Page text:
Then she beckoned to the manager of the Fathers' Union Bank with her left middle finger. The fat bank manager with an extended stomach zig-zagged his way through the crowds to her side in record time.

"Take me out of this place. Take me out before I cause a scene," Jane commanded him. The two disappeared. All the women sighed with relief to see her back. The wife of the bank manager disappeared to the ladies' room to adjust her make-up. The lucky ladies shared her grief silently. All the men felt cheated and lost their mood for the party.

"Ladies and gentlemen, the bride and bridegroom are going to cut the cake. You are all requested to stand up and clap for them," the Master of Ceremonies announced.

Everybody stood up, clapped and laughed in relief. Another announcement soon followed, "The Best Man, Dr. George, is wanted outside in connection with a patient he operated on yesterday. He is requested to go outside for a few minutes of consultation." George went out but whom did he find waiting for him near his car!

"George, don't panic. I am the patient. I need a prescription," Jane said, looking very serious.

"You bitch," George hissed under his breath. "But Jane, I am the Best Man, how could you interrupt the party like this!"

"How could I have known you were busy? You did not invite me."

"But Jane..." he pleaded.

"Because I am not wedded, so I have to be locked out of society?"

"No, but be fair, at least this once."

"Make your choice today! What time do you pick me up?" she asked him as she eyed him like a leopard about to spring upon its prey.

"But, Jane, stop being unfair. You very well know that I am a married man. I have duties to perform in that respect. One of them is driving my wife home after the After Party," George said firmly.

"Tonight of all nights, she will go home alone like I always do," Jane retorted. Then she added, "At midnight, I will be waiting for you near the Post Office." Then she marched away, swinging her behind with exaggeration.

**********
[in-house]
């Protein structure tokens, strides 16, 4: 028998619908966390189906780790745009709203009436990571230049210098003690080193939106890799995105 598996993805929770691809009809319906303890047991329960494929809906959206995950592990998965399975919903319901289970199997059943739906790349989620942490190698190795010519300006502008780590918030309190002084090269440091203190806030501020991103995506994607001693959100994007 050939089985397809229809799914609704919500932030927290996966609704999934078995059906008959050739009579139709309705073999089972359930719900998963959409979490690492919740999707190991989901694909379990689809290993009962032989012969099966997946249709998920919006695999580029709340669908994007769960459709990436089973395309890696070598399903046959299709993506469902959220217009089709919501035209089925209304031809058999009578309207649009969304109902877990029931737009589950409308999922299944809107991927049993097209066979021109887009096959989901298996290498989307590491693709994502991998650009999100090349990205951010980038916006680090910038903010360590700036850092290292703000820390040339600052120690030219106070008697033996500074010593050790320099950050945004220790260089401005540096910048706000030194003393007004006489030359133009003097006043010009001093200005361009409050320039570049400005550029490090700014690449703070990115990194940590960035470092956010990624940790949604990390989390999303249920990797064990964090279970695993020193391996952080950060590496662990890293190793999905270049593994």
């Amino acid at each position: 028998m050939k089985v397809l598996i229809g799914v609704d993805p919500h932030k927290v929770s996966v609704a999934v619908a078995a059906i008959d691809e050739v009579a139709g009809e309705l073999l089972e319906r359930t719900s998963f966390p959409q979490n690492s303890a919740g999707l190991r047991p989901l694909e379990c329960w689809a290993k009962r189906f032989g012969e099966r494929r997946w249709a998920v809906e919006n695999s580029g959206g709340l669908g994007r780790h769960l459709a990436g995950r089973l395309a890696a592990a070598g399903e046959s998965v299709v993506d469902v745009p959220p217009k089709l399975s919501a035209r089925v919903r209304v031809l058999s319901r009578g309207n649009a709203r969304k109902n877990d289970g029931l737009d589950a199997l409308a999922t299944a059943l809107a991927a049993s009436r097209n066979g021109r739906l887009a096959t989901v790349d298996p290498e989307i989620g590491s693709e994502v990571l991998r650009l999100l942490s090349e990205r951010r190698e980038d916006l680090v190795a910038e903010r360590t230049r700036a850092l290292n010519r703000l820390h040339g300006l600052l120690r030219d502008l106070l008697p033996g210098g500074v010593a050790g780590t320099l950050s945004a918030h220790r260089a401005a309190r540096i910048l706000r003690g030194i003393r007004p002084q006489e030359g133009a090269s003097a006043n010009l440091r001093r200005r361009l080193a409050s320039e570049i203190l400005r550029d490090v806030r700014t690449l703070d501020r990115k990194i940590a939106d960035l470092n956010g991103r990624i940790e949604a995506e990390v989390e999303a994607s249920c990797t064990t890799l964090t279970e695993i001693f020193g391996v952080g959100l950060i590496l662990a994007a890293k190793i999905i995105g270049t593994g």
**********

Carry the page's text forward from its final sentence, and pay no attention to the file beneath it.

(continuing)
"Okay, see you then," George addressed her back. He walked away feeling as if a bucket of ice-cold water had been poured over him.

As soon as she reached her car, Jane rang another guest at the same wedding party. This one had no qualms about leaving his wife stranded. "Meet you at eleven p.m.," he agreed. They spent the rest of the weekend at the Collins Hotel.

Before the party ended, George explained to his wife that he had a patient in serious condition to attend to at the hospital. Feeling victorious, she kissed him goodnight and walked to a special-hire taxi which dropped her at their posh Kololo residence.

When George looked in the parking lot at midnight, Jane's car was not there. He instead found a note on the side mirror of his car telling him that she had changed her mind about meeting him.

"That bitch!" he cursed. He put the key into the lock and opened the door. He then lingered out for a while wondering where to go.

When he woke up twelve hours later, he was in a hospital bed. He was told that the force of the explosion had thrown him a safe distance away from his car. Who had planted the bomb under his car, the police wondered. George was scared when he was told how he had narrowly escaped death. He dared not speak his thoughts out loud.

She sent a bouquet of flowers and a card to him at the hospital. The card read, "The leopard skin you wanted is too expensive for you. Somebody else has bid higher. I believe the god she prays to answers her prayers. Lucky her. Bye and wishing you a quick recovery."

Rose Rwakasisi has taught in many secondary schools in Uganda. Trained as a textbook writer she now writes stories for children and does the Children's Page in New Era magazine.